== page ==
Social Software and Web 2.0: Their Sociological Foundations and Implications

Social Software and Web 2.0: Their Sociological Foundations and Implications

Christian Fuchs
DOI: 10.4018/978-1-60566-384-5.ch044
(Individual Chapters)
No Current Special Offers


Currently, there is much talk of Web 2.0 and social software. A common understanding of these notions is not yet in existence. Also the question of what makes social software social has thus far remained unacknowledged. In this chapter, a theoretical understanding of these notions is given. The Web is seen in the context of social theories by thinkers like Emile Durkheim, Max Weber, Ferdinand Tönnies, and Karl Marx. I identify three levels in the development of the Web, namely Web 1.0 as a web of cognition, Web 2.0 as a web of human communication, and Web 3.0 as a web of cooperation. Also, the myths relating to Web 2.0 and its actual economic and ideological role in contemporary society are discussed.
Chapter Preview

1. Introduction

Several new popular websites such as Google, MySpace, YouTube, Wikipedia, Facebook, Craigslist, Classmates and Flickr present users a range of novel applications and services - social networking, wikis, blogging, tagging, social bookmarking, video sharing, or photo sharing. Many of these platforms range among the top 100 US websites in terms of estimated monthly unique visitors. For example:

  • (rank number 1, 137 million users),

  • (rank number 6, 73 million users),

  • (rank number 7, 72 million users),

  • (rank number 8, 67 million users),

  • (rank number 13, 44 million users),

  • (rank number 15, 40 million users),

  • (rank number 16, 40 million users),

  • (rank number 25, 28 million users),

  • (rank number 29, 26 million users),

  • (rank number 34, 22 million users),

  • (rank number 44, 15 million users),

  • (rank number 58, 13 million users)1.

Such sites do not focus on conventional functionalities like news and information provision or online shopping, but on applications like social networking platforms, wikis, blogs, tagging, social bookmarks, video sharing, or photo sharing.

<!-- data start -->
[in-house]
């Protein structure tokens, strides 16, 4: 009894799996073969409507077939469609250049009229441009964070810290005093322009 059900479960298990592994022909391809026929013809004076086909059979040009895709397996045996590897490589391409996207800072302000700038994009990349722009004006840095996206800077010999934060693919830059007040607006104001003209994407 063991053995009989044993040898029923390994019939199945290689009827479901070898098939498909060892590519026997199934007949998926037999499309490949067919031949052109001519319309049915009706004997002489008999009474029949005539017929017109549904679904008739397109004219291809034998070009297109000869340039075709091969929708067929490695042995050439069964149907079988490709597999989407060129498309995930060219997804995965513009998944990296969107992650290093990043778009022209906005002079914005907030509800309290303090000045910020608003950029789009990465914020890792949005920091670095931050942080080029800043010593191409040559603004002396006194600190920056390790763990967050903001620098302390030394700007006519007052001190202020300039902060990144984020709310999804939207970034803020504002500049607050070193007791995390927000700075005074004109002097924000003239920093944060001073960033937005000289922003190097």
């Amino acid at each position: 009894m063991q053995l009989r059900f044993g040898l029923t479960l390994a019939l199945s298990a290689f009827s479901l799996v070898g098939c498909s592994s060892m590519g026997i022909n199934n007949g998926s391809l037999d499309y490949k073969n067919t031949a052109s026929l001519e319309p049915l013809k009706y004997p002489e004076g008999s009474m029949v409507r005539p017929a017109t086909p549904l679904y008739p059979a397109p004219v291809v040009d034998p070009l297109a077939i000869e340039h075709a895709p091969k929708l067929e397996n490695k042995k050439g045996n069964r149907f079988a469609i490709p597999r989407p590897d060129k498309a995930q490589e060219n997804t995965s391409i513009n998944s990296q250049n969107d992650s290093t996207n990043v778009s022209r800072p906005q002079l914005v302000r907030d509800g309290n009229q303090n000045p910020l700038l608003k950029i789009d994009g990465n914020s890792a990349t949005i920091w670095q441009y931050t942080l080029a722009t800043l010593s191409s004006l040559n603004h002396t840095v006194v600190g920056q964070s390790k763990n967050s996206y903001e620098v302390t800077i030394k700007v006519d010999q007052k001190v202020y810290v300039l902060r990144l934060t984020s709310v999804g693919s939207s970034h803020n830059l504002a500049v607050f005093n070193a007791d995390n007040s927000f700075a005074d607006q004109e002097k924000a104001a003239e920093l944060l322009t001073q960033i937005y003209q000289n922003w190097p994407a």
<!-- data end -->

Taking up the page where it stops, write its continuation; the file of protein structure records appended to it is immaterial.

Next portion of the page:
The popular press is full of reports on what is now termed “Web 2.0” by many and which is said to constitute a qualitative shift of Internet-technologies and -usage. Here are some examples:

Key Terms in this Chapter

Web 2.0: Web 2.0 is a techno-social system of communication. Networked information technologies are used as medium that allows humans to interact. Examples are e-mail, chat, or discussion forums

Community: Community is a key sociological term that is used in normative and political contexts. The German sociologist Ferdinand Tönnies defined a community as a system that is shaped by the consciousness of belonging together and the affirmation of the condition of mutual dependence.

Web 3.0: Web 3.0 is a techno-social system of co-operation. Networked information technologies are used as medium that allows humans to produce something new together or to form cohesive social relations that are bound by feelings of togetherness and belonging. An example for the first are wikis and for the second social networking platforms.

Social Software: This category brings up the theoretical question which software should be considered as social. Based on a broad notion of Durkheimian sociality, all software is social because it is a social fact. Based on a Weberian understanding, only software that allows communication is social. Based on a Tönniesian understanding, only software that supports virtual communities is social. Based on a Marxian approach on sociality, only software that supports co-operation is truly social. An integrative view sees these notions as encapsulated and connected and distinguishes various levels of sociality of the software and ICTs

Web 1.0: Web 1.0 is a techno-social system of cognition. Networked information technologies are used as medium that allows humans to publish their ideas and to engage with the ideas of others. Examples are html-based websites.

Co-operation: Co-operation is a sociological term that on the one hand has the meaning of the production of new qualities and structures by many people who act together. On the other hand the term is frequently opposed to competition and individualization. Karl Marx saw co-operation as a central feature of all societies. In modern, capitalist society, technology would bring about new potentials for co-operation, but these could not be fully realized due to the dominance of private property and capital. He spoke in this context of the antagonism between the productive forces and the relations of production. Marx’s vision was a co-operative society that he envisioned as a participatory democracy

Social action: Social action is a key term in action sociology. Its founder was the German sociologist Max Weber, who defined social action as behaviour that takes into account and gives meaning to the behaviours of others. It is action that is oriented on the actions of others

Social facts: Social fact is a key category in functionalist and structuralist sociology. The French sociologist Emile Durkheim introduced the term. For Durkheim, social facts are ubiquitous social structures that are independent of the individual and constrain human thinking and action

Complete Chapter List

Search this Book: